“I’m proud of the success of course but I’m also proud of the fact that we have a reputation for being a down-to- earth and respected company that’s family run and family-owned.”
Emeri De Bortoli says that even at a very young age her oldest son Darren had a strong will, determination and “always an enquiring mind”. “Darren would love to listen to the older generation talk,” she says. “We’d send him off to bed but he’d always come back in and before you knew it, he was back at the table, eager to know what was going on.”
Darren De Bortoli still has an enquiring mind. Whether it’s within the winemaking industry or on his Facebook page he’s never been afraid to challenge popular wisdom. It’s a quality that’s had him labelled “maverick”, “headstrong” and “ambitious” but it’s also one that helped imagine and then produce the iconic Australian Botrytis Semillon, Noble One, a wine no-one believed could be made with any success in Australia.
Darren carried the hopes of his grandfather Vittorio that he would become a winemaker and carry on the family business. Despite a tendency to “rebel against being forced in a direction” he went to Roseworthy to study for a Bachelor of Applied Science in Oenology. But when he returned to the family winery he wasn’t interested in business as usual.
The success of Noble One (which he continues to help make every year), gave Darren the confidence for his next plan, to push De Bortoli Wines towards the premium end of the market. After a series of “robust” discussions with his father Deen, the family bought the cool climate Yarra Valley Estate and followed that with properties in the King and Hunter Valleys.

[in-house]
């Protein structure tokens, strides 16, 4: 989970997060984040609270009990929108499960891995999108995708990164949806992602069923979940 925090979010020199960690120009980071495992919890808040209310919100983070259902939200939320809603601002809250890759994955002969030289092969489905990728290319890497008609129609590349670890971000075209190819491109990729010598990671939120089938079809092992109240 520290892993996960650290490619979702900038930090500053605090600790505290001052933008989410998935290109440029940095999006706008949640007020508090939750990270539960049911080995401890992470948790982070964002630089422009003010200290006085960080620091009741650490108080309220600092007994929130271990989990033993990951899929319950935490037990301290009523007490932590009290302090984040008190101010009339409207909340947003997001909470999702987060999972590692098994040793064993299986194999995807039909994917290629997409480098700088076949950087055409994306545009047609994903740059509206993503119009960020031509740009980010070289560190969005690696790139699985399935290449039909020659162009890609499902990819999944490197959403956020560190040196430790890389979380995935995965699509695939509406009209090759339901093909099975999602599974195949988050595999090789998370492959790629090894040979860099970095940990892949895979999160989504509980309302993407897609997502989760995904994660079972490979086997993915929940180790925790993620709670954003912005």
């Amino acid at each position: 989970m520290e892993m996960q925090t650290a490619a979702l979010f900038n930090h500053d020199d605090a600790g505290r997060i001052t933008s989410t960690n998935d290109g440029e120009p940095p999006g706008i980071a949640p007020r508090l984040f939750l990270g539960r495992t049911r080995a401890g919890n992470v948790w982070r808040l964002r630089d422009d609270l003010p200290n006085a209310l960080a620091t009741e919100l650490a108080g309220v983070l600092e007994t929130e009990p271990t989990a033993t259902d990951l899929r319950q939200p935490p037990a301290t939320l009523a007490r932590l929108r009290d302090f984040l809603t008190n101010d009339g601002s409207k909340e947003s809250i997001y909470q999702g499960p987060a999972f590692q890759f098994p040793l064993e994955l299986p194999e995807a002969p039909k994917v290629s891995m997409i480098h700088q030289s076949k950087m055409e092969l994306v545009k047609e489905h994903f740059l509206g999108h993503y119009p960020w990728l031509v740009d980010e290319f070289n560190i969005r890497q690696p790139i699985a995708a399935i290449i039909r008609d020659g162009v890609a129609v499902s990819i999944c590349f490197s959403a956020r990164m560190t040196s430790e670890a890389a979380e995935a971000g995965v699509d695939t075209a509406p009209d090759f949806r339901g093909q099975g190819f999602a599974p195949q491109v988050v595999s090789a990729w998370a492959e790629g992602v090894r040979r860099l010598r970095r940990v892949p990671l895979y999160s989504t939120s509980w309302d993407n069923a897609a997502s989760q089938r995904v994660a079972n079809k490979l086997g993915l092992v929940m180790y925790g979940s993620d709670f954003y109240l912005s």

Under Darren’s direction, De Bortoli Wines has become one of the largest and most successful wine businesses in Australia, but he’s always had a talent for keeping success and growth as just one part of the equation.
In recent years Darren has become passionately involved in causes that effect farmers, such as the debate about water flows in the Murray-Darling Basin. Anyone who follows his Facebook page (his brothers and sister joke that he’s still in his “honeymoon phase” with social media) will know his firm ideas on the water issue, alongside often insightful and sometimes hilarious posts about wine, history, politics and even the perch he keeps in his dam (the ones he feeds but won’t let anyone fish for).
Darren’s always been fond of animals and they of him too. His mother recalls a mangy German Shepard stray coming into the yard when Darren was only a young boy and Darren running up to it and flinging his arms around its neck. Emeri was convinced the dog would attack but instead it licked Darren’s face. They kept the dog.
As it was with his grandfather, food is one of his passions. Darren and his wife Margot are fond of entertaining, continuing the family tradition of good wine, good food and good friends.
"For me, one of life’s simple pleasures is hot roasted chestnuts with a full flavoured red wine in the middle of a cold winter’s night."
Darren became Managing Director of De Bortoli Wines when he was just 33.
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